New! Check out our help videos for a better understanding of our forum features

Bold
Italic
Underline
Quote
Photo
Link
Smiley
Links On TruckingTruth


example: TruckingTruth Homepage



example: https://www.truckingtruth.com
Submit
Cancel
Upload New Photo
Please enter a caption of one sentence or less:

Click on any of the buttons below to insert a link to that section of TruckingTruth:

Getting Started In Trucking High Road Training Program Company-Sponsored Training Programs Apply For Company-Sponsored Training Truck Driver's Career Guide Choosing A School Choosing A Company Truck Driving Schools Truck Driving Jobs Apply For Truck Driving Jobs DOT Physical Drug Testing Items To Pack Pre-Hire Letters CDL Practice Tests Trucking Company Reviews Brett's Book Leasing A Truck Pre-Trip Inspection Learn The Logbook Rules Sleep Apnea
Done
Done

0 characters so far - 5,500 maximum allowed.
Submit Preview

Preview:

Submit
Cancel

Join Us!

We have an awesome set of tools that will help you understand the trucking industry and prepare for a great start to your trucking career. Not only that, but everything we offer here at TruckingTruth is 100% free - no strings attached! Sign up now and get instant access to our member's section:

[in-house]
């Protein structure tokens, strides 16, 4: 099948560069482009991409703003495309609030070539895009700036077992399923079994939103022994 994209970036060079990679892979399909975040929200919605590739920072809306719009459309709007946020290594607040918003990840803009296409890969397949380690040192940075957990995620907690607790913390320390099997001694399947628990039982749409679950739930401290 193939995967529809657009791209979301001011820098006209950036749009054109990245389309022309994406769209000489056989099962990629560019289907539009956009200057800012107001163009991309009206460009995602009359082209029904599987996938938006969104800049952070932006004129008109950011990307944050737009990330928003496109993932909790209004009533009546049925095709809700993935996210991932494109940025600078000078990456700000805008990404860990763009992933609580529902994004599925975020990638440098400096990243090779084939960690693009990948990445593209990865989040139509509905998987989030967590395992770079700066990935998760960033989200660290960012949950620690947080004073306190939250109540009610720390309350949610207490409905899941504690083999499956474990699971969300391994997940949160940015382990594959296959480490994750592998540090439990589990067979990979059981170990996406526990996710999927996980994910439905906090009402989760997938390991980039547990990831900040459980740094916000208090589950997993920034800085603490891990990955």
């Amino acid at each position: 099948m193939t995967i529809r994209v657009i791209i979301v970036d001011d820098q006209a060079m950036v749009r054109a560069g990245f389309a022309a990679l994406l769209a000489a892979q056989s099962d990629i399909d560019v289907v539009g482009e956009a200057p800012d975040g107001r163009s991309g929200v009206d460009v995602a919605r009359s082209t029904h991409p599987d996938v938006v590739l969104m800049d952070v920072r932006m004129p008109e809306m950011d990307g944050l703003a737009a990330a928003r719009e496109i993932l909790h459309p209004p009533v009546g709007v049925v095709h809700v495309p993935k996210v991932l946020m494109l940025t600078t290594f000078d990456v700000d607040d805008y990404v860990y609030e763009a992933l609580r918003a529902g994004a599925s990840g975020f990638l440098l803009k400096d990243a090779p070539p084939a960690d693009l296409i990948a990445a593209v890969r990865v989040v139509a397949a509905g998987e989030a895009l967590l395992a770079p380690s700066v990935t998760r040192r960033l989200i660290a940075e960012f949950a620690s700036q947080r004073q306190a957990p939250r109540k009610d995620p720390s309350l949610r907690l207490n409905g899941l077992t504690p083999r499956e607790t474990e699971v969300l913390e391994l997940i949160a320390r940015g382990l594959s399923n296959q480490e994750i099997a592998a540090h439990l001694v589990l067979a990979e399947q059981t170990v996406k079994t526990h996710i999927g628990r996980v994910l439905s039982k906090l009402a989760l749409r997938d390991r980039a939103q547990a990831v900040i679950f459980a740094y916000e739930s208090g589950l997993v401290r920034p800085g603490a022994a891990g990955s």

High Road Training Program Logo
  • The High Road Training Program
  • The High Road Article Series
  • The Friendliest Trucker's Forum Ever!
  • Email Updates When New Articles Are Posted

Apply For Paid CDL Training Through TruckingTruth

Did you know you can fill out one quick form here on TruckingTruth and apply to several companies at once for paid CDL training? Seriously! The application only takes one minute. You will speak with recruiters today. There is no obligation whatsoever. Learn more and apply here:

Apply For Paid CDL Training

About Us

TruckingTruth was founded by Brett Aquila (that's me!), a 15 year truck driving veteran, in January 2007. After 15 years on the road I wanted to help people understand the trucking industry and everything that came with the career and lifestyle of an over the road trucker. We'll help you make the right choices and prepare for a great start to your trucking career.

Read More

Becoming A Truck Driver

Becoming A Truck Driver is a dream we've all pondered at some point in our lives. We've all wondered if the adventure and challenges of life on the open road would suit us better than the ordinary day to day lives we've always known. At TruckingTruth we'll help you decide if trucking is right for you and help you get your career off to a great start.

Learn More